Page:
Respondent filed his 2000, 2001, 2003, 2004, and 2005 returns late and failed to file his 2002 return. I find that these failures, if willful, are all disreputable conduct under section 10.51(f).

Willfulness is not defined in Treasury Circular 230. The Appellate Authority previously has applied the definition of willfulness used in criminal cases, in particular Cheek v. United States, 498 U.S. 192 (1991) and United States v. Pomponio, 429 U.S. 10 (1976). I question whether the criminal standard is the appropriate standard to apply in the context of a civil proceeding to determine whether disciplinary action should be taken for professional misconduct. Neither party has briefed the issue regarding the proper definition of willfulness under Treasury Circular 230. This is most likely because the Appellate Authority has previously adopted the standards defined in Cheek and Pomponio. Therefore, for the purposes of this case, I will apply the definition of willfulness as described in Cheek and Pomponio. I invite the parties in future cases to brief what the appropriate definition for willfulness should be under Treasury Circular 230.

As described in Cheek and Pomponio, willful means the voluntary, intentional violation of a known duty. It does not require any showing of motive. Since 1993, Respondent has worked full time either as a tax attorney for the Internal Revenue Service or as a tax attorney in private practice. He has an L.L.M. in tax and considers himself one of the most highly regarded tax controversy attorneys in Boston. He was aware of the requirement to file returns, and the requirement to file returns timely. For each of the tax years at issue, Respondent filed extensions of time in which to file his individual income tax returns. This further establishes that he knew about the time deadlines for filing returns. Respondent's failure to file the 2002 return and failure to timely file the returns for the years 2000, 2001, 2003, 2004, and 2005 was a violation of a known duty. I find that Respondent willfully violated section 10.51.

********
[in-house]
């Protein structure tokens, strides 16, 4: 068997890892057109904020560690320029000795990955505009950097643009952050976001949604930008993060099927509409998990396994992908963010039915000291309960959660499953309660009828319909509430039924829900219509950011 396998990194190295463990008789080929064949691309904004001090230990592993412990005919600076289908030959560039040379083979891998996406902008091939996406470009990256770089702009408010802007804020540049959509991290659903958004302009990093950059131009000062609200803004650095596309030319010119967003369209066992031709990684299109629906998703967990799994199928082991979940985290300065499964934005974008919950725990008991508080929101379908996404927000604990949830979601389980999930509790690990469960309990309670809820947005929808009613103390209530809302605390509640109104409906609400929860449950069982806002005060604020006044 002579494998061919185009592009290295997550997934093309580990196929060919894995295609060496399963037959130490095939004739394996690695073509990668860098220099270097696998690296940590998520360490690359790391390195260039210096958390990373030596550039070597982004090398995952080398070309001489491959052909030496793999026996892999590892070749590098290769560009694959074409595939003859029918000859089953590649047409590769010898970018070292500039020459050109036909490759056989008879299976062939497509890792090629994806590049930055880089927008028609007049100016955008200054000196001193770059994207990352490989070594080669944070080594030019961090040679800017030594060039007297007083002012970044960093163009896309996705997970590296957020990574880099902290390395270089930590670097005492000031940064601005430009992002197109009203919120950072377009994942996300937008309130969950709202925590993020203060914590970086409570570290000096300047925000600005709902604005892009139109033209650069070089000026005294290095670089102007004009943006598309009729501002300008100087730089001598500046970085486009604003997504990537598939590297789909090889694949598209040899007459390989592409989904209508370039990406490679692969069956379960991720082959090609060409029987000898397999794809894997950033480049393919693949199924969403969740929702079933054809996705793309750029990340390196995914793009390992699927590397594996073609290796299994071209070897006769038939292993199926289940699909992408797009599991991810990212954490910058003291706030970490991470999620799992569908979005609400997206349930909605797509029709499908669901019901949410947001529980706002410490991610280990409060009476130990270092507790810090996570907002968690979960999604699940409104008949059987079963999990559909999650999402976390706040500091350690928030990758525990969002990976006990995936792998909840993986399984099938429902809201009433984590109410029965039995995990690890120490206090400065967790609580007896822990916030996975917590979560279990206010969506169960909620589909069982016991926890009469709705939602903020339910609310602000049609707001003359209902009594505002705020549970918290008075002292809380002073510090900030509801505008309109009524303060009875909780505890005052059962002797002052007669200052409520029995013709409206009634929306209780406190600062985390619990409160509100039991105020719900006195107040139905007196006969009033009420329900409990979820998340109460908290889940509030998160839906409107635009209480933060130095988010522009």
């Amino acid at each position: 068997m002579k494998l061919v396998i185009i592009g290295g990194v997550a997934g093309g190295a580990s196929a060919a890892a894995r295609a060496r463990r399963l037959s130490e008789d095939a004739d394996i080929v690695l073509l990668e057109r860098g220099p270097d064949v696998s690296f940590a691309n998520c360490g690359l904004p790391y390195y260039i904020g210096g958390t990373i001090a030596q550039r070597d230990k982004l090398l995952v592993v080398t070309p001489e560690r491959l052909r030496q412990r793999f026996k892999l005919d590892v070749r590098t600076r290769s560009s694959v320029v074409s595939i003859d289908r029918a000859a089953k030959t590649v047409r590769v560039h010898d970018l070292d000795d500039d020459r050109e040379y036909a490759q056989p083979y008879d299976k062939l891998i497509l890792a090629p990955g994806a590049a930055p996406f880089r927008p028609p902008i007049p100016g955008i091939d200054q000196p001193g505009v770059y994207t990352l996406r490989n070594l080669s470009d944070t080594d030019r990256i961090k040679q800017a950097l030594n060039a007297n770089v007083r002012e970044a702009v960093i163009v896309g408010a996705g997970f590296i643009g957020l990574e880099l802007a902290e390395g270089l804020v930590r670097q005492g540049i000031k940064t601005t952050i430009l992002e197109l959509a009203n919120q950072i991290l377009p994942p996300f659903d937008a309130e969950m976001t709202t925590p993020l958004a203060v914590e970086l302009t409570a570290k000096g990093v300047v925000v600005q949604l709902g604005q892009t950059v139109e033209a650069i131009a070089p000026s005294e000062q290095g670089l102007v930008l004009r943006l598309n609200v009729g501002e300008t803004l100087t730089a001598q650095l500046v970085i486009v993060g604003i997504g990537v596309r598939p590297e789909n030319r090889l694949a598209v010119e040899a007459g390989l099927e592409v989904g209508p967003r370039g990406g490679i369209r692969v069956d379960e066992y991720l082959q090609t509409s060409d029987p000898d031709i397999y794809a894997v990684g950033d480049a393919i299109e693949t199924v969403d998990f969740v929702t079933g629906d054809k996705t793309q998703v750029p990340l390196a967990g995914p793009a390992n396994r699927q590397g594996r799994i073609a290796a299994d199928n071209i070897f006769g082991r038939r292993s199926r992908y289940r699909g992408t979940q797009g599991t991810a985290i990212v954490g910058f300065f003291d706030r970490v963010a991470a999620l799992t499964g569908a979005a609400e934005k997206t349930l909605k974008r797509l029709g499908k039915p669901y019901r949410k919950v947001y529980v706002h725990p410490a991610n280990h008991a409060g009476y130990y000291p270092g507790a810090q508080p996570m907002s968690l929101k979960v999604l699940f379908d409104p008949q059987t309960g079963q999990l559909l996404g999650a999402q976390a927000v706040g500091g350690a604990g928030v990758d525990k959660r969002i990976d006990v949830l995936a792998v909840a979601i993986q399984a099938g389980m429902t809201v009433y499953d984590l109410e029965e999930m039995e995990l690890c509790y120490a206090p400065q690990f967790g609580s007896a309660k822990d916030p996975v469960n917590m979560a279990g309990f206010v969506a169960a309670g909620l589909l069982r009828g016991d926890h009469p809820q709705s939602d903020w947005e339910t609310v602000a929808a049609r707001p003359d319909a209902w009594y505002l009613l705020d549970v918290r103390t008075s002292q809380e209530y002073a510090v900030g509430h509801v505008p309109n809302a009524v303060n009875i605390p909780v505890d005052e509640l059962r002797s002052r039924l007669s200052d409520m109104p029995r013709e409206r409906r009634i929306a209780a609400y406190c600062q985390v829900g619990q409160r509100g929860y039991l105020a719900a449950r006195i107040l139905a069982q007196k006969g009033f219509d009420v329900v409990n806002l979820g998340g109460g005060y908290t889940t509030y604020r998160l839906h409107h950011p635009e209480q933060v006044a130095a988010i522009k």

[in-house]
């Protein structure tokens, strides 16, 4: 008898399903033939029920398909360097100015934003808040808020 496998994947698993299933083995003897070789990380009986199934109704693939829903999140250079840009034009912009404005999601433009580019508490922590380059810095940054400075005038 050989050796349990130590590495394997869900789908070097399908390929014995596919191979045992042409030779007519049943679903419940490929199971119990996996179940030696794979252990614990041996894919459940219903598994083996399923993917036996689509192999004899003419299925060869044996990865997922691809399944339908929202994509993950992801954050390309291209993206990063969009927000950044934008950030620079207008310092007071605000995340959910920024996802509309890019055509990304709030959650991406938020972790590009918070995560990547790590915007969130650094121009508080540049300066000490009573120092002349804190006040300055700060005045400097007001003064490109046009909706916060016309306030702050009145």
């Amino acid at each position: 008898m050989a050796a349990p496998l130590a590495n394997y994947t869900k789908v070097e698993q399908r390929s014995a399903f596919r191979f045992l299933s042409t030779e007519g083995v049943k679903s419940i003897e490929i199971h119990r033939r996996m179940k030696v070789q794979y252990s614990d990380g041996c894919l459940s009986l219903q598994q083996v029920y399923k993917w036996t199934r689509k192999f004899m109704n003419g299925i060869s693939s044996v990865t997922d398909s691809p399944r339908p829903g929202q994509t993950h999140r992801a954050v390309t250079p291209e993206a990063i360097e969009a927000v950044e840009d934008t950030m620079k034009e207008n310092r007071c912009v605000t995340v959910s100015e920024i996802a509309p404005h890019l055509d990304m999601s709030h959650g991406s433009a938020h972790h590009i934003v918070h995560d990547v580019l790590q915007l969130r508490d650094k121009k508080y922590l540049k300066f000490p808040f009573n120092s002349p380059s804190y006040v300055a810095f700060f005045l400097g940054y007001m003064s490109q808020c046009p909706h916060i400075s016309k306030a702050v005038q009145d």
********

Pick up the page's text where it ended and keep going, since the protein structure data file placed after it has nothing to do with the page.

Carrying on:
Practitioners are all a twitter about the suggestion that a lighter test of disreputable conduct may now be in he offing even though that lighter test (whatever precisely it is) was not applied in that case. As far as I know, the Cheek willfulness test was used both in criminal cases and in civil cases where willfulness was at issue (for example in the civil fraud penalty context). The difference was the level of proof the Government must establish -- beyond a reasonable doubt in the criminal case and by clear and convincing evidence in a civil case. But the definition was the same. Although OPR is in a different context, but the word used has a settled meaning.  Since the the standard is defined by the term willfulness, I don't understand why that well understood term should be redefined.

Finally, in my earlier blog, I noted the very light slap on the wrist given the practitioner. This may be a lesson to negotiate hard with the OPR so that it does not get to the ALJ or the Appellate Authority.